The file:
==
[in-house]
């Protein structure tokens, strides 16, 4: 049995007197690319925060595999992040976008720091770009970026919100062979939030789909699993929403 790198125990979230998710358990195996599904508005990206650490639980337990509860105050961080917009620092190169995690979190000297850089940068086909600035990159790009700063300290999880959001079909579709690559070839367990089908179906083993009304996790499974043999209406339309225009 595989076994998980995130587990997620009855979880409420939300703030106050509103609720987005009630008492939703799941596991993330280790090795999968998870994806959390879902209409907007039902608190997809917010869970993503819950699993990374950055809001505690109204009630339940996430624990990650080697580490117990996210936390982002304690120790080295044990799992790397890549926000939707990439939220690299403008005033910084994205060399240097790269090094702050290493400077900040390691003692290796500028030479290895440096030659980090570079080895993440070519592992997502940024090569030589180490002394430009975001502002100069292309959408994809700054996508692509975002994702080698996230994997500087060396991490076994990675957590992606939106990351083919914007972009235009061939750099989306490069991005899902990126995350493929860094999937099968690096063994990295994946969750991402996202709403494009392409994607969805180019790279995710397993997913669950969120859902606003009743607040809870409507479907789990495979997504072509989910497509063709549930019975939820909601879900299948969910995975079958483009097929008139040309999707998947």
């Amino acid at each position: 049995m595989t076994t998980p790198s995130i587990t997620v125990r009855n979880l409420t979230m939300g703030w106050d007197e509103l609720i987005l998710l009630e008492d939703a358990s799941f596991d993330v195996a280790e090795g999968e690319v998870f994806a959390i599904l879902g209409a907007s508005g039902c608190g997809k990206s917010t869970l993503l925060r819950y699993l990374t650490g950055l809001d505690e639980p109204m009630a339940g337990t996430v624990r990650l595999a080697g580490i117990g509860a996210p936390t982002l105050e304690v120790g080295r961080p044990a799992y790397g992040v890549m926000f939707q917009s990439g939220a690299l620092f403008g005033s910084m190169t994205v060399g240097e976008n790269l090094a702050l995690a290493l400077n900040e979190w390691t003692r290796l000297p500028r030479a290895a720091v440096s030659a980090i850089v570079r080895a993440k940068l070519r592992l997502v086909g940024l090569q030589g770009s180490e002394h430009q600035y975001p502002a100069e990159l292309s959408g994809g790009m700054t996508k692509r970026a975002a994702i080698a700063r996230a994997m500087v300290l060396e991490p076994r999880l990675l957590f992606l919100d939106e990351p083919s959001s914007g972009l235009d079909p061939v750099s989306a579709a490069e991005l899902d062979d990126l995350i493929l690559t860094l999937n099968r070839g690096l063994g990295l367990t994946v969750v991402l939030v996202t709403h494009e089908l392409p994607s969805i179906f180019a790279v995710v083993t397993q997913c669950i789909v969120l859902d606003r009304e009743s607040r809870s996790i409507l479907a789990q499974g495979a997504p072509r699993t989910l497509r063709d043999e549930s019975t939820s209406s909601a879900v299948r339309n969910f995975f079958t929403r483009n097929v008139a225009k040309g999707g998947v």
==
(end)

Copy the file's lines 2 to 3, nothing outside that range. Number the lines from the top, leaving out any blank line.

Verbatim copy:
């Protein structure tokens, strides 16, 4: 049995007197690319925060595999992040976008720091770009970026919100062979939030789909699993929403 790198125990979230998710358990195996599904508005990206650490639980337990509860105050961080917009620092190169995690979190000297850089940068086909600035990159790009700063300290999880959001079909579709690559070839367990089908179906083993009304996790499974043999209406339309225009 595989076994998980995130587990997620009855979880409420939300703030106050509103609720987005009630008492939703799941596991993330280790090795999968998870994806959390879902209409907007039902608190997809917010869970993503819950699993990374950055809001505690109204009630339940996430624990990650080697580490117990996210936390982002304690120790080295044990799992790397890549926000939707990439939220690299403008005033910084994205060399240097790269090094702050290493400077900040390691003692290796500028030479290895440096030659980090570079080895993440070519592992997502940024090569030589180490002394430009975001502002100069292309959408994809700054996508692509975002994702080698996230994997500087060396991490076994990675957590992606939106990351083919914007972009235009061939750099989306490069991005899902990126995350493929860094999937099968690096063994990295994946969750991402996202709403494009392409994607969805180019790279995710397993997913669950969120859902606003009743607040809870409507479907789990495979997504072509989910497509063709549930019975939820909601879900299948969910995975079958483009097929008139040309999707998947």
């Amino acid at each position: 049995m595989t076994t998980p790198s995130i587990t997620v125990r009855n979880l409420t979230m939300g703030w106050d007197e509103l609720i987005l998710l009630e008492d939703a358990s799941f596991d993330v195996a280790e090795g999968e690319v998870f994806a959390i599904l879902g209409a907007s508005g039902c608190g997809k990206s917010t869970l993503l925060r819950y699993l990374t650490g950055l809001d505690e639980p109204m009630a339940g337990t996430v624990r990650l595999a080697g580490i117990g509860a996210p936390t982002l105050e304690v120790g080295r961080p044990a799992y790397g992040v890549m926000f939707q917009s990439g939220a690299l620092f403008g005033s910084m190169t994205v060399g240097e976008n790269l090094a702050l995690a290493l400077n900040e979190w390691t003692r290796l000297p500028r030479a290895a720091v440096s030659a980090i850089v570079r080895a993440k940068l070519r592992l997502v086909g940024l090569q030589g770009s180490e002394h430009q600035y975001p502002a100069e990159l292309s959408g994809g790009m700054t996508k692509r970026a975002a994702i080698a700063r996230a994997m500087v300290l060396e991490p076994r999880l990675l957590f992606l919100d939106e990351p083919s959001s914007g972009l235009d079909p061939v750099s989306a579709a490069e991005l899902d062979d990126l995350i493929l690559t860094l999937n099968r070839g690096l063994g990295l367990t994946v969750v991402l939030v996202t709403h494009e089908l392409p994607s969805i179906f180019a790279v995710v083993t397993q997913c669950i789909v969120l859902d606003r009304e009743s607040r809870s996790i409507l479907a789990q499974g495979a997504p072509r699993t989910l497509r063709d043999e549930s019975t939820s209406s909601a879900v299948r339309n969910f995975f079958t929403r483009n097929v008139a225009k040309g999707g998947v």